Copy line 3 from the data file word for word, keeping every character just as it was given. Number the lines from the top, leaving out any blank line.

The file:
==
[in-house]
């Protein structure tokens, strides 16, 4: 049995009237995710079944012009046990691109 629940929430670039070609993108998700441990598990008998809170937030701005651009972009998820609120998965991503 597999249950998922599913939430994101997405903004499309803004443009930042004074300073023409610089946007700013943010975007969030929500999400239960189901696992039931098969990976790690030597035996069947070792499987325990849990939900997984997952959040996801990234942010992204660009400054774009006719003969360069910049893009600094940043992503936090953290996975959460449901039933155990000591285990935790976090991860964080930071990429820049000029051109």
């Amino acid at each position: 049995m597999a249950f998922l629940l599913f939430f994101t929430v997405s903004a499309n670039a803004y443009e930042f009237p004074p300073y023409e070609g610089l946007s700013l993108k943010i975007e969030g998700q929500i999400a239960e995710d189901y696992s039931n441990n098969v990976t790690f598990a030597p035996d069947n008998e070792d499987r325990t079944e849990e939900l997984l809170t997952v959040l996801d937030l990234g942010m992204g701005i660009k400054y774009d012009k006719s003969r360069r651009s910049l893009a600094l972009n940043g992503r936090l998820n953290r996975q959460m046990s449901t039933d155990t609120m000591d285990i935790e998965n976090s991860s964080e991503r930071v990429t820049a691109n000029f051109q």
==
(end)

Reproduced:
């Amino acid at each position: 049995m597999a249950f998922l629940l599913f939430f994101t929430v997405s903004a499309n670039a803004y443009e930042f009237p004074p300073y023409e070609g610089l946007s700013l993108k943010i975007e969030g998700q929500i999400a239960e995710d189901y696992s039931n441990n098969v990976t790690f598990a030597p035996d069947n008998e070792d499987r325990t079944e849990e939900l997984l809170t997952v959040l996801d937030l990234g942010m992204g701005i660009k400054y774009d012009k006719s003969r360069r651009s910049l893009a600094l972009n940043g992503r936090l998820n953290r996975q959460m046990s449901t039933d155990t609120m000591d285990i935790e998965n976090s991860s964080e991503r930071v990429t820049a691109n000029f051109q």